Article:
Kass summarizes the current concept of ocular hypertension to note that its incidence i more prevalent than POAG, its conversion to POAG is about 3% per year, and major risk factors include elevated IOP, optic disk abnormality, increasing age, family history and vascular disease. However, the guideline for practical management awaits the ongoing scientific studies. Kass also describes the issues of normal-tension glaucoma and points out that, aside from controversy about its pathogenesis, it is still controversial whether lowering IOP helps to stabilize this condition and whether it is more common in women and myopic individuals.

Every ophthalmologist knows that non-compliance in glaucoma patients can be as high as 60-70% and very often has to be considered a reason for treatment failure. Zimmerman and Fechtner emphasizes that obtaining information regarding lifestyle, basic feelings and sentiments is useful in establishing compliance with medical therapy, a good time to consider compliance and related problems is prior to beginning therapy, and it is our responsibility to make sure the patient understands, accepts, and complies much depending on the education of patients. Impressively instructive is that the one-eyed trial process is useful for both education and reinforcing benefits of care early in the relationship with the patient. Also, nasolacrimal occlusion is recommended for the safest and most efficacious use of drug in patients undergoing a lifetime treatment.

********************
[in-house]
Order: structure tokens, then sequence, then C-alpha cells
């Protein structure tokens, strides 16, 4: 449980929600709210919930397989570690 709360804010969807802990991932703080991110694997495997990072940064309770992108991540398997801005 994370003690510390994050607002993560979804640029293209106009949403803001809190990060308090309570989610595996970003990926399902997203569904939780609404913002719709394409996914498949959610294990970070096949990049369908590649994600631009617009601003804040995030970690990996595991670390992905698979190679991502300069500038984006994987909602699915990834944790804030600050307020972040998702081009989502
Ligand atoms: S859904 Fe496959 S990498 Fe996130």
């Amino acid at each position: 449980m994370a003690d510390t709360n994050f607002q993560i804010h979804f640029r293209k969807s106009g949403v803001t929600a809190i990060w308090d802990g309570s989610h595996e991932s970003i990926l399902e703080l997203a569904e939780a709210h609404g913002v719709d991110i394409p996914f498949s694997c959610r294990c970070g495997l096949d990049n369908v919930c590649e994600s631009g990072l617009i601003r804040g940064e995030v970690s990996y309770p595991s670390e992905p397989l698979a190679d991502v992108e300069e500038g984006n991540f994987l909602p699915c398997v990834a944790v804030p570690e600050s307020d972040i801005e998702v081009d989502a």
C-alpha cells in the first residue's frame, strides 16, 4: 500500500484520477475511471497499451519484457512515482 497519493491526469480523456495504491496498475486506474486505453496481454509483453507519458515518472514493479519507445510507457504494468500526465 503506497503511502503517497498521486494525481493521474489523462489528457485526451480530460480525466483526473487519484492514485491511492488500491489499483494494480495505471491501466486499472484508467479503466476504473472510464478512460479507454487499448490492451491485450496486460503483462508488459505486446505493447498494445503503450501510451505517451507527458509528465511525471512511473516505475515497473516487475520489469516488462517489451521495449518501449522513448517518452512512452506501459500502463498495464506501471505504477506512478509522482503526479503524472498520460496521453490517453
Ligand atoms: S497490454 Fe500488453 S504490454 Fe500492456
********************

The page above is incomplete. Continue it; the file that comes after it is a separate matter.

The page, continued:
Spaeth and others discuss how to suspect, detect and treat a person with angle-closure glaucoma and therapeutic measures including argon laser trabeculoplasty, cyclodestructive procedure, filtering surgery with antimetabolites, neovascular glaucoma, and complications after glaucoma surgery, all of which are instructive for the current management of glaucoma

About one fifth of this book deals with neuro-ophthalmological topics. This section reviews optic neuritis, the ischemic optic neuropathies, visual loss in Grave's disease, idiopathic intracranial hypertension. The contents are not related to the first section of this book, but provide the current concept, diagnosis, and management of relatively common, neuro-ophthalmological diseases. Two chapters are devoted to round table discussion with, case presentation and question and answer. Epidemiology or racial difference of these , diseases is not covered in this book. Ischemic optic neuropathy of giant cell arteritis type and idiopathic intracranial hypertension (pseudotumor cerebri) are fortunately extremely rare in , Japan.

Noria Ohba MD
Professor, Department of Ophthalmology
Kagoshima University Faculty of Medicine
Kagoshima, Japan